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These 3 lesser-known cruise lines offer amazing voyages on sail-powered ships

There is nothing quite as magical — or romantic — as a cruise on a sailing ship.

To stand on the deck of a vessel topped with dozens of billowing sails, propelled through the waves by the power of the wind alone, is to go back in time to an earlier age of travel, when crossing the world’s oceans was as adventurous as it was challenging.

It’s an experience that’s all about the feeling of the wind in your hair, the lean of the vessel (known as the heel) as it’s pushed by the wind and the sway from the waves (which is actually smoother than what you get on a motor ship).

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In contrast to what you’ll find on so many motor-powered ships, cruising on a masted ship is about the simple thrill of traveling across the sea and not about all the many attractions you’ll find on board.

Only a handful of small cruise brands — so small that you might never have heard of them — offer trips on sailing ships. Here, we look at the three biggest players in this niche subset of the cruise industry.

Sea Cloud Cruises

Sea Cloud Spirit

If it’s an authentic, old-style sailing experience you want, then Sea Cloud Cruises is the line for you. The Germany-based company operates three large sailing ships where the sails are unfurled by hand, just as they were on sailing ships centuries ago.

On the biggest of these three vessels, the 136-passenger Sea Cloud Spirit, 18 deckhands scurry high into the rigging on sea days to manually untie and prepare the sails, an amazing sight. Unveiled in 2021, it’s a full-rigged, three-masted sailing ship of the sort that hasn’t been common on the world’s oceans for more than a century.

Related: Why Sea Cloud Spirit is a sailing vessel you’ll want to try

Sea Cloud Cruises’ two other vessels — Sea Cloud 2 and Sea Cloud — are smaller but offer a similar show as the sails are set by hand the old-fashioned way. The former is a 23-year-old, three-masted barque propelled by 23 sails (five fewer than Sea Cloud Spirit); the latter is a 93-year-old, four-masted barque with 30 sails and a storied past.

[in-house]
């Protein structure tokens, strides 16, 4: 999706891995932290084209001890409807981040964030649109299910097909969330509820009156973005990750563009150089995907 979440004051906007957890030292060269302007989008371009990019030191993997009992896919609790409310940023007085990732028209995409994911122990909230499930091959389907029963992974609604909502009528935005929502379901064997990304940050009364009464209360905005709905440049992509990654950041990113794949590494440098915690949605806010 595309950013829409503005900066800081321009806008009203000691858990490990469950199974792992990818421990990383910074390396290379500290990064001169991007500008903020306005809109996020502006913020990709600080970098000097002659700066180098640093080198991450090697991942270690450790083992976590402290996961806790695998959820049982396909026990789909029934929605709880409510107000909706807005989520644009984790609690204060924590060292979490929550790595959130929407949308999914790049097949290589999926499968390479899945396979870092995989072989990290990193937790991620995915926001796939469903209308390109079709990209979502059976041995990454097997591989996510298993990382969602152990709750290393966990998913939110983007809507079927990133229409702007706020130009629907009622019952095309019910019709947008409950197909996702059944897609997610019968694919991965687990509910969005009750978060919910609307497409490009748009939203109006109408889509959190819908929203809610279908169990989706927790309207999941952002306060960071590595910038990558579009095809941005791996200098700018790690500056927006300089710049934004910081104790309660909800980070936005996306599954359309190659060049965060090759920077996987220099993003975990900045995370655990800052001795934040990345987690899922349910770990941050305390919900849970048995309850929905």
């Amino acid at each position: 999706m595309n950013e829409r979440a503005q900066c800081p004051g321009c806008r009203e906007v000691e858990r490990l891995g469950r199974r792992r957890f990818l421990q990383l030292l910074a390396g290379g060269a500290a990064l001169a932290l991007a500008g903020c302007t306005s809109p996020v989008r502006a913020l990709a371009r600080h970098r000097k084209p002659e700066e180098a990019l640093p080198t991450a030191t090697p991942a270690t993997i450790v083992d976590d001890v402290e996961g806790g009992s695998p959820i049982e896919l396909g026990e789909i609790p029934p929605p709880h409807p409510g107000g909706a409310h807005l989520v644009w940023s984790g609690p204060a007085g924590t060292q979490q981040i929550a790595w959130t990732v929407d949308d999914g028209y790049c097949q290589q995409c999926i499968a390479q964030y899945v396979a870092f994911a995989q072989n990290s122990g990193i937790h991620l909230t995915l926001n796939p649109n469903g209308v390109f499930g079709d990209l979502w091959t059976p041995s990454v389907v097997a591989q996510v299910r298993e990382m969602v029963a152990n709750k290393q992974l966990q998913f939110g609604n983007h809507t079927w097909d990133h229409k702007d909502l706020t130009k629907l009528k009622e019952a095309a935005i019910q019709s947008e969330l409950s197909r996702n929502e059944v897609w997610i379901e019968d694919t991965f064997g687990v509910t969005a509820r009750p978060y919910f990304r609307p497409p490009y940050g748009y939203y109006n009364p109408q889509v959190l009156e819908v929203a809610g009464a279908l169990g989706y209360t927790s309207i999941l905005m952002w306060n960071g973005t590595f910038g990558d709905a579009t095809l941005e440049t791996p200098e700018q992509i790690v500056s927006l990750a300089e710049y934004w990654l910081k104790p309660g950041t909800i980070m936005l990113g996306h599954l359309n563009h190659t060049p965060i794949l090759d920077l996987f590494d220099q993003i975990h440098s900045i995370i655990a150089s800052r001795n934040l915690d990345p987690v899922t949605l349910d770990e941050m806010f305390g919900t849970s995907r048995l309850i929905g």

The sailing ship Sea Cloud
The original Sea Cloud was built in 1931 and was the world’s largest yacht at the time. SEA CLOUD CRUISES

Now configured to carry 64 paying passengers, Sea Cloud was originally the private yacht of Postum Cereals heiress Marjorie Merriweather Post and her husband, the famed financier E. F. Hutton. At the time, the vessel was the largest private yacht in the world. It later served the U.S. Navy as a weather ship during World War II, after which it became the presidential yacht for the Dominican Republic. It only began sailing as a cruise vessel in the 1980s.

If you have money to spare, you can still book Post’s opulent private quarters on Sea Cloud, now its owner’s suite. It’ll set you back around $5,000 per day per couple. Her husband’s slightly smaller quarters are also available to book at a similar rate.

Post, the wealthiest woman in the U.S. during her lifetime, notably also built Mar-a-Lago, the massive estate in Florida that is now the official residence of Donald Trump.

Sea Cloud Cruises is the most all-inclusive and upscale of the three brands listed in this story, with pricing to match. Expect to pay nearly $1,000 per person per day or more for many sailings.

Sea Cloud Cruises’ three vessels offer a diverse array of sailings in the Mediterranean, Northern Europe, the Canary Islands and Morocco, the Caribbean or along the west coast of Central America.

Related: Cruising Costa Rica, Panama with Sea Cloud Cruises

Windstar Cruises

A Windstar ship in Moorea.
Wind Spirit visiting the French Polynesian island of Moorea. WINDSTAR CRUISES

Founded in the 1980s, Windstar Cruises got its start as a sailing ship line. While it now operates traditional motor-powered ships, too, voyages on sailing ships are still a big part of its business.

Three of the Seattle-based brand’s six vessels — Wind Spirit, Wind Star and Wind Surf — are sailing vessels, and they all offer a similar yacht-like, small-ship experience.

Two of the three vessels (Wind Spirit and Wind Star) are particularly intimate, measuring 5,407 tons and carrying just 148 passengers with every berth full.